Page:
Wisconsin winters mean snow, ice, and cold temperatures. While we enjoy the season's picturesque landscapes and outdoor activities, we also need to shift gears and adjust the way we keep our home comfortable. Implementing some easy strategies will help combat the winter chill and save energy.
Keep Filters Clean
The furnace filter is a small but important part of your heating system. A clogged filter can inhibit airflow, causing your furnace to work harder and use more energy. During the heating season, check your filter monthly, and clean or replace it when it’s dirty.
When purchasing new filters, pay attention to the Minimum Efficiency Reporting Value (MERV) rating. The higher the rating, the finer the filtration it provides. According to recent testing by Consumer Reports, top-performing filters have a MERV higher than 10. Filters with a lower MERV allow hair and other large particles to get through.
Open or Close Vents
Properly opening and closing high and low vent returns will help your furnace to operate efficiently. If your home has high and low vents, you’ll see low vents on the wall near the floor, while high vents will be straight up from the low vents toward the ceiling.
Hot air rises and cold air falls, so in the winter you’ll want the cold air to be drawn through the return registers for the furnace to heat it. You can achieve this by opening lower vents and closing top vents.
Cover Windows at Night
About 30 percent of a home's heating energy is lost through windows, according to the U.S. Department of Energy. Insulated blinds, shades, and curtains are an effective way to keep your home warm in the winter months, and they have a vapor barrier on the warm side to prevent moisture from passing through the window treatment and condensing on the cold window.
Insulated window treatments come in a variety of styles. Cellular shades contain one or more air layers in a honeycomb cross section. The air layers act as insulators, reducing heat loss through the window.
The next level would be window warmers. They feature a layer of bonded fiber that’s covered with a vapor barrier and enclosed in fabric. When the window warmer is lowered, the edges seal with clamps that match your window trim.
No matter which you choose, be smart with your window coverings—open them during the day to take advantage of natural light and the sun’s heat, and close them at night to keep the warm air inside.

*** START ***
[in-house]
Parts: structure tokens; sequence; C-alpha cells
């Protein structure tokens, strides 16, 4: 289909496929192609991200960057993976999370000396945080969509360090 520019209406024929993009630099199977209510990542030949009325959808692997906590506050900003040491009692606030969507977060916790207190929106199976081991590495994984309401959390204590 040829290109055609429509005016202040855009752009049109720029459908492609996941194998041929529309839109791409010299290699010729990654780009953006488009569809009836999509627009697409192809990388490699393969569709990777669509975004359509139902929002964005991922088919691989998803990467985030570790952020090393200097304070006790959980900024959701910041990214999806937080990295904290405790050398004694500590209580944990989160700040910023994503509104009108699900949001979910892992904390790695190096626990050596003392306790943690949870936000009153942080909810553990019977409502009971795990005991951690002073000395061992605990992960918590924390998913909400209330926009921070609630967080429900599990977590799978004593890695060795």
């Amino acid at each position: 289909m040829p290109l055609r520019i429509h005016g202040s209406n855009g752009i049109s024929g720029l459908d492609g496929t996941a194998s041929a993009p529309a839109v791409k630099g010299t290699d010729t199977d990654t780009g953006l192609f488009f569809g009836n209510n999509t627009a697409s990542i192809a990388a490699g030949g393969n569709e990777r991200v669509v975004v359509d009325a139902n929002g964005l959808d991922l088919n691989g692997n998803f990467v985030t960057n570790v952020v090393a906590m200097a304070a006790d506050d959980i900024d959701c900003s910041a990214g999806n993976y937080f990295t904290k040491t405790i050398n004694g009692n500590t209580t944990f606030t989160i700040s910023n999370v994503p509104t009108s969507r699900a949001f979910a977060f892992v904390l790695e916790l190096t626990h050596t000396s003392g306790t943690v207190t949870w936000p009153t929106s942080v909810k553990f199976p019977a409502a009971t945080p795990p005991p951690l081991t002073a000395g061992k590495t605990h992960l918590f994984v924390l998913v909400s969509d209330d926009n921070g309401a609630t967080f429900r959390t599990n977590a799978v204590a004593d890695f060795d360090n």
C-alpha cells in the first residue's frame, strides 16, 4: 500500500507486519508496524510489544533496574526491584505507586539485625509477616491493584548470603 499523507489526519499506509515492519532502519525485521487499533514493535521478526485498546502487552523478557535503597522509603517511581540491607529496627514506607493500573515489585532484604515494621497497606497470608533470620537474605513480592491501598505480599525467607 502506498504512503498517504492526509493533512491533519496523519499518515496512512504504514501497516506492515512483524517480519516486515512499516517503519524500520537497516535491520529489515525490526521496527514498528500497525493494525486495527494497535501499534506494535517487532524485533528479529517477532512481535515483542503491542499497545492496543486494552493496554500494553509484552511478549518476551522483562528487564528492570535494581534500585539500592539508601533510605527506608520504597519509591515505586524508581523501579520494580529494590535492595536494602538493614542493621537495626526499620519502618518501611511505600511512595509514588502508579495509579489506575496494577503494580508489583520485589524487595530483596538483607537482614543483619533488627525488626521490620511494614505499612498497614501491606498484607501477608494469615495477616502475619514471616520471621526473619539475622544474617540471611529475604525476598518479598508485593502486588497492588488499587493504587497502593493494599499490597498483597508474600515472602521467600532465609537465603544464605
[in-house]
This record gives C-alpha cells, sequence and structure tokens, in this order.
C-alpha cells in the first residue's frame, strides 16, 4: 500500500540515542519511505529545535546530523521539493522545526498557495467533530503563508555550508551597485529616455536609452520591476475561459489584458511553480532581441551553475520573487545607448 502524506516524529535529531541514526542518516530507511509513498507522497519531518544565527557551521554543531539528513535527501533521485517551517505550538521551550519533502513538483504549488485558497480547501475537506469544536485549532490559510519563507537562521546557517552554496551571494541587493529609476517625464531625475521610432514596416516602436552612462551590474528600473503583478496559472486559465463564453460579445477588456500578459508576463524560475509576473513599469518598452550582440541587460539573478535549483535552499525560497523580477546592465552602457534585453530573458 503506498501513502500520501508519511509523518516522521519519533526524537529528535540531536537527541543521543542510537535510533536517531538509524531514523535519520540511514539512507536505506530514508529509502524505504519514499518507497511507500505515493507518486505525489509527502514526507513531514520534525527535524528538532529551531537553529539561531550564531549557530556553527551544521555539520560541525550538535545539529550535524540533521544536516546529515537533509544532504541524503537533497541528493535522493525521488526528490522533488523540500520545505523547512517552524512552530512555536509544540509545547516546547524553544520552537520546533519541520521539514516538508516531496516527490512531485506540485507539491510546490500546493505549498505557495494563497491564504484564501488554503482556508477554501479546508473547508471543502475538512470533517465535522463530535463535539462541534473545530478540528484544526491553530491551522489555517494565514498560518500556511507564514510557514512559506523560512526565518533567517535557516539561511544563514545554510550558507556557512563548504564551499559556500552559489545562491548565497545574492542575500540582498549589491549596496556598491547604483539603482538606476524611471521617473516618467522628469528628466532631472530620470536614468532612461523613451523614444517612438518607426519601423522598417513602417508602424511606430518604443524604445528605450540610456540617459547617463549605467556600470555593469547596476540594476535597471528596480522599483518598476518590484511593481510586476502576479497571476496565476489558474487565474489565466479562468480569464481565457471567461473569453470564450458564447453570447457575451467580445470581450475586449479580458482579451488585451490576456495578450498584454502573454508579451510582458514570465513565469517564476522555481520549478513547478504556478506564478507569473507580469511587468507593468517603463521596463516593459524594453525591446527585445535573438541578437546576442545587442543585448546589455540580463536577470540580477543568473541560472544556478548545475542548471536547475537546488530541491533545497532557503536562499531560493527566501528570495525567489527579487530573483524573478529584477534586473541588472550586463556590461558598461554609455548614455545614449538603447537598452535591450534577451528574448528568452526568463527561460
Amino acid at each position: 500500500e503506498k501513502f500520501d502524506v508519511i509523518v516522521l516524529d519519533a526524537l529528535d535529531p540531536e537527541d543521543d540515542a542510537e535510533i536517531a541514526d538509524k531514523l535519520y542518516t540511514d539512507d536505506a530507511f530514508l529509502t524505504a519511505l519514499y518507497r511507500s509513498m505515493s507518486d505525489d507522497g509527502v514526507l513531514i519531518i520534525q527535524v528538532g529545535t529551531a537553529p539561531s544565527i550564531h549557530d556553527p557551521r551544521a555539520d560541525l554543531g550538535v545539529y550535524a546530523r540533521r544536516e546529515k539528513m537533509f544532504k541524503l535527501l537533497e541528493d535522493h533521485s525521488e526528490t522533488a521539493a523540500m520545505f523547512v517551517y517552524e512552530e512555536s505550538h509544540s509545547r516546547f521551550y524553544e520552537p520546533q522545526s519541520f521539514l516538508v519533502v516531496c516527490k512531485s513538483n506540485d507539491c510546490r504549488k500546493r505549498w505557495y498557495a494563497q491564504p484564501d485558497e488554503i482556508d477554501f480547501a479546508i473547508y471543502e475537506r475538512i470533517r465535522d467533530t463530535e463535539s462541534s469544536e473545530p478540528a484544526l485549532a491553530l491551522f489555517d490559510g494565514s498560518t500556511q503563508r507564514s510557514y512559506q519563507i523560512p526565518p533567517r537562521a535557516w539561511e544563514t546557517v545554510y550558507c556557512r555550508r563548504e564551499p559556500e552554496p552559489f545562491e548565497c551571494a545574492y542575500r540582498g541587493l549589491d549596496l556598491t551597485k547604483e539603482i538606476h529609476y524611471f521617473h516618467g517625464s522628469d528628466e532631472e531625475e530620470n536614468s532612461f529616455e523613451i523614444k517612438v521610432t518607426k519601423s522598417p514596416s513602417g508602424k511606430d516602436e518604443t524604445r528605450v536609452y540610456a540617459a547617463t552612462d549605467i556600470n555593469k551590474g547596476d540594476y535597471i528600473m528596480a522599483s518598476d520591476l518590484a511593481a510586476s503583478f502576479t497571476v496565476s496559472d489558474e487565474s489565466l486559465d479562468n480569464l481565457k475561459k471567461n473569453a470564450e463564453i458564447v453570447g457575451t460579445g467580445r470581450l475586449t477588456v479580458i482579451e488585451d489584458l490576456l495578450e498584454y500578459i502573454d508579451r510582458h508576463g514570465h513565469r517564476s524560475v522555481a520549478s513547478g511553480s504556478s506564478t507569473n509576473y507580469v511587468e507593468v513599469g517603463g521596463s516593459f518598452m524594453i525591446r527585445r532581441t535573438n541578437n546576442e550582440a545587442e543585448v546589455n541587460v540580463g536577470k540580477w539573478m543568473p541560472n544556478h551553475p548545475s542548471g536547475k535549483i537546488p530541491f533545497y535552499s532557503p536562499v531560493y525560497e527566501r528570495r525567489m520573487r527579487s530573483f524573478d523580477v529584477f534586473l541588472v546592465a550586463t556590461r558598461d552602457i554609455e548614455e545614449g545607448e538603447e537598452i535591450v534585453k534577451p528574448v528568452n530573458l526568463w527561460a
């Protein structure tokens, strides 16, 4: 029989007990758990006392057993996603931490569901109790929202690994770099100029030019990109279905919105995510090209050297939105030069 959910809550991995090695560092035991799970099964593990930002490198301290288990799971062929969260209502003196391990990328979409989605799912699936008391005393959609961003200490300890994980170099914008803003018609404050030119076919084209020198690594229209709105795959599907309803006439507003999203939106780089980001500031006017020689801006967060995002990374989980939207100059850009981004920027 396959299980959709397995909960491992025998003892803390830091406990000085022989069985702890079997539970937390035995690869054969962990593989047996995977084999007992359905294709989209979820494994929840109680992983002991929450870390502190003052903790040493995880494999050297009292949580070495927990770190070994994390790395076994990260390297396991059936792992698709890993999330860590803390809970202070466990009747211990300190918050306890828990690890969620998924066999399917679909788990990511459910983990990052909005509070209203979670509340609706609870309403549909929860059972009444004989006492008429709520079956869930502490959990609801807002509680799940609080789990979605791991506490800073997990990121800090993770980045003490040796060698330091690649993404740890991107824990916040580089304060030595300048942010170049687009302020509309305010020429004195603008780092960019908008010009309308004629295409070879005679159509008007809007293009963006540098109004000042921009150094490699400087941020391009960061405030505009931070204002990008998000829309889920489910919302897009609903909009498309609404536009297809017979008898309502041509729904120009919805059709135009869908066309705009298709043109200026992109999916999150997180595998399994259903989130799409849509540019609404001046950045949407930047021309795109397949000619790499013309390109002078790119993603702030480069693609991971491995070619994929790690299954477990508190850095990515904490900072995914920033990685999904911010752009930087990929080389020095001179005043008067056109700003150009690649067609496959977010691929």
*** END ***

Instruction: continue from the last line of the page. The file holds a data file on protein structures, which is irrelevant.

Seal Air Leaks
Heat can escape through your home’s gaps, cracks, and holes. Air sealing around windows and doors is an effective way to keep the heat inside your home this winter. Helpful strategies include:
• Window film. An inexpensive way to help reduce winter drafts and condensation. It’s easy to apply and can even be used over mini blinds.
• Caulk to seal window air leaks. Caulking compounds come in a variety of strengths and prices. Most are available in disposable cartridges that fit in a caulking gun, while some come in squeeze tubes, ropes, or aerosol cans. Caulk should be applied during dry weather when the temperature is at least 45 degrees Fahrenheit.
• Weatherstripping. It works well to seal air leaks around movable components, such as doors. Weatherstripping is available in many different materials, so it's important to read the packaging and choose the right type of weatherstripping for your project. Proper application is key. Be sure your weatherstripping meets tightly in corners—apply one continuous strip along each side and be sure to weatherstrip the entire door jamb.
To take air sealing a step further, a good place to start in our climate is the attic. Warm air rises, so make sure warm air doesn’t escape through attic leaks. Air sealing and insulation go hand in hand, with air sealing done first to stop warm air from rising into the attic. Consider hiring a professional to complete a full air-sealing package.
Reduce Heat Loss from Fireplaces
If you’re improperly using your fireplace, it can take warm air away from your home. Follow these tips for maximum operating efficiency.
• When not using the fireplace, close the damper. An open damper acts like a large hole, pulling hot air out through the chimney.
• When using the fireplace, open dampers in the bottom of the firebox or open the nearest window slightly. Then close doors leading into the room and set the thermostat to between 50 and 55 degrees Fahrenheit. Ensure these temperatures will keep water pipes in other areas of the home from freezing.
• Consider grates made of C-shaped metal tubes to draw cool air from the room into the fireplace and then circulate the warm air back into the room.
If you’re installing a fireplace or upgrading an existing one, opt for a model with an airtight door and a blower. The more airtight the door, the more heat you’ll get from the fireplace. The blower is important because it moves hot air across the top of the fireplace into your room.
Think Twice About Space Heaters
Some people believe turning down the thermostat and using an electric space heater will save money. A space heater can be one of the most expensive ways to heat your home. At today's prices, electric heat costs at least eight times as much per BTU as natural gas. Running a typical 1,500 watt electric space heater four hours each day for a month would cost $25.
Ask the Experts
MGE is available to answer your questions and provide tips on staying comfortable and saving energy in the winter and throughout the year. Energy experts are available on the MGE Home Energy Line from 8:00 a.m. to 4:30 p.m., Monday through Friday, at 608.252.7117, or you may email AskExperts@mge.com . Other resources for saving energy include mge.com/saving-energy and mge2050.com .